Figure 3 shows the same information on a weekly chart.

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Figure 3  – Jay’s Energy ETF Index – Weekly (Courtesy AIQ TradingExpert)

Figure 4 zooms in to view the action on a daily basis.

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Figure 4  – Jay’s Energy ETF Index – Daily (Courtesy AIQ TradingExpert)

As you can see in Figure 4, the index made an effort to break out above the January high then reversed and closed lower before declining a little bit more the next day.

The action displayed in the charts above may prove to be nothing more that “the pause that refreshes.” If price breaks out to the upside another bull leg may well ensue.  But note also in Figure 5 that ticker XLE – the broad-based SPDR Energy ETF – demonstrated the same type of hesitation as the ETF Index in the previous charts.

It too faces it’s own significant resistance levels as seen in Figure 5.

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Figure 5 – Ticker XLE faces resistance  (Courtesy AIQ TradingExpert)

Summary

Energies have showed great relative strength of late even in the context of a choppy stock market overall.   So there is no reason to believe that the rally can’t continue. But two things to watch for:

1. If energy related assets clear their recent resistance levels a powerful new upleg may ensue.

2. Until those resistance levels are pierced, a bit of caution is in order.  Energy has been the leading sector of late.  Any time the leading sector runs into trouble it pays to “keep an eye out” for trouble in the broader market.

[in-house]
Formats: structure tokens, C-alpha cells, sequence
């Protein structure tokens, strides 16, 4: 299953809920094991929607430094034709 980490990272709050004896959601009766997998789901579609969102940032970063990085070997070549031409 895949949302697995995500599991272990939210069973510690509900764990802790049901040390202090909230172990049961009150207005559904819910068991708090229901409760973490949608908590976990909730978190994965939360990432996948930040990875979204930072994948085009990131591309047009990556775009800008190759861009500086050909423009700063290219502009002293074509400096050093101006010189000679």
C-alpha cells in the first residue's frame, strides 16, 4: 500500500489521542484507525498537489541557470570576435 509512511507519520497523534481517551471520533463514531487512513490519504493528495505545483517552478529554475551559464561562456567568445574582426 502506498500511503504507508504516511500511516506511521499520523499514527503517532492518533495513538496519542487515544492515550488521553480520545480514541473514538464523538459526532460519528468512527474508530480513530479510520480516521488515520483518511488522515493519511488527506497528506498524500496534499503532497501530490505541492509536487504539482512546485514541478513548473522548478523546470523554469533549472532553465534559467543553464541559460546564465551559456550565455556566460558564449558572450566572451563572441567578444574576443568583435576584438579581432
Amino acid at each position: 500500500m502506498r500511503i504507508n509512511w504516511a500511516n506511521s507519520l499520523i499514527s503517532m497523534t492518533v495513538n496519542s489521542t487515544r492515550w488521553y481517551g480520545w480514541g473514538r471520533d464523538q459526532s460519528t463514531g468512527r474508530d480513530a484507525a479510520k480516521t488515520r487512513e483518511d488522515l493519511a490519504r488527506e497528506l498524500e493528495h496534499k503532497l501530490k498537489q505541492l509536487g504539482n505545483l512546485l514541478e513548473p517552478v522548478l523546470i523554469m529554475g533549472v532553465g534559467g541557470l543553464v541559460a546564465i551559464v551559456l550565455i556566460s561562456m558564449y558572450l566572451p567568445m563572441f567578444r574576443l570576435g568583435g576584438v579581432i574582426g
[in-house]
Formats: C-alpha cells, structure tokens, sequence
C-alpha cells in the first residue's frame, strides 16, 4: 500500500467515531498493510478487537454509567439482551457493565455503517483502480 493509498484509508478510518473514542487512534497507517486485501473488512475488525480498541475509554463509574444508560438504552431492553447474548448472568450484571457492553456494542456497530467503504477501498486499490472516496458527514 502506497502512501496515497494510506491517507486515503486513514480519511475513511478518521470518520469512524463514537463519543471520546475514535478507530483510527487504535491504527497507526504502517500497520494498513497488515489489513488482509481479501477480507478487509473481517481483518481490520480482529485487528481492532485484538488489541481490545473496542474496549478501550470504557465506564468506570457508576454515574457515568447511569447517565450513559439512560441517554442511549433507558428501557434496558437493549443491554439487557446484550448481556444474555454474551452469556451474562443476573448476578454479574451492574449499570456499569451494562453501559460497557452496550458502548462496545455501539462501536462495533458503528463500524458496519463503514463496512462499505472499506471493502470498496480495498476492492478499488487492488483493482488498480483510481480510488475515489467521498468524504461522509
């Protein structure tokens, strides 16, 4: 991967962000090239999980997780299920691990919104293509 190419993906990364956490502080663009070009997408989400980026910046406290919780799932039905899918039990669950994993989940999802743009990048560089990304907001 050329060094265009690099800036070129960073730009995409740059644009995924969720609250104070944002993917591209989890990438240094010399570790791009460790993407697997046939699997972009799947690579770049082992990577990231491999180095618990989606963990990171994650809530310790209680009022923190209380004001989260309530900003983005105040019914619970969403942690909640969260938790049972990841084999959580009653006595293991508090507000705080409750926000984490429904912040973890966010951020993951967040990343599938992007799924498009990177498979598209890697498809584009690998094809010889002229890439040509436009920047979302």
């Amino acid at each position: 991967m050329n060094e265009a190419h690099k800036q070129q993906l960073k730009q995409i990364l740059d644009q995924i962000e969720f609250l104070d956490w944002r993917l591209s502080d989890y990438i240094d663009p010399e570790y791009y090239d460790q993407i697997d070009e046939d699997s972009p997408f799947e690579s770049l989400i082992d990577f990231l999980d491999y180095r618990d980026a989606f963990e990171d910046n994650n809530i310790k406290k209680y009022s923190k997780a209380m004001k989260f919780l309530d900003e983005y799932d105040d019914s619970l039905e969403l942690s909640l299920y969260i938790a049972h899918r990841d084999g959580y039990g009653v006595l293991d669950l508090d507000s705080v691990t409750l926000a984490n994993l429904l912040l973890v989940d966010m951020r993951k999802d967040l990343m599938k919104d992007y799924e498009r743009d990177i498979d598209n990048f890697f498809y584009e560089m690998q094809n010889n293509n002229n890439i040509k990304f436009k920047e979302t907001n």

No predictions one way or the other – just some encouragement to pay close attention at a potentially critical juncture.

Jay Kaeppel

Disclaimer:  The data presented herein were obtained from various third-party sources.  While I believe the data to be reliable, no representation is made as to, and no responsibility, warranty or liability is accepted for the accuracy or completeness of such information.  The information, opinions and ideas expressed herein are for informational and educational purposes only and do not constitute and should not be construed as investment advice, an advertisement or offering of investment advisory services, or an offer to sell or a solicitation to buy any security.

Lines in the Sand; The Bonds, REIT and MLP Edition

Last week I wrote an article purporting to highlight significant levels of support and resistance across a variety of financial markets.  Well, it turns out there are more.
More Notes on “Lines”
I certainly look at the markets more from the “technical” side than the “fundamental” side (not even a conscious choice really – I just never really had much success buying things based on fundamentals. That doesn’t mean I think fundamentals are useless or that they don’t “work” – they just didn’t work for me).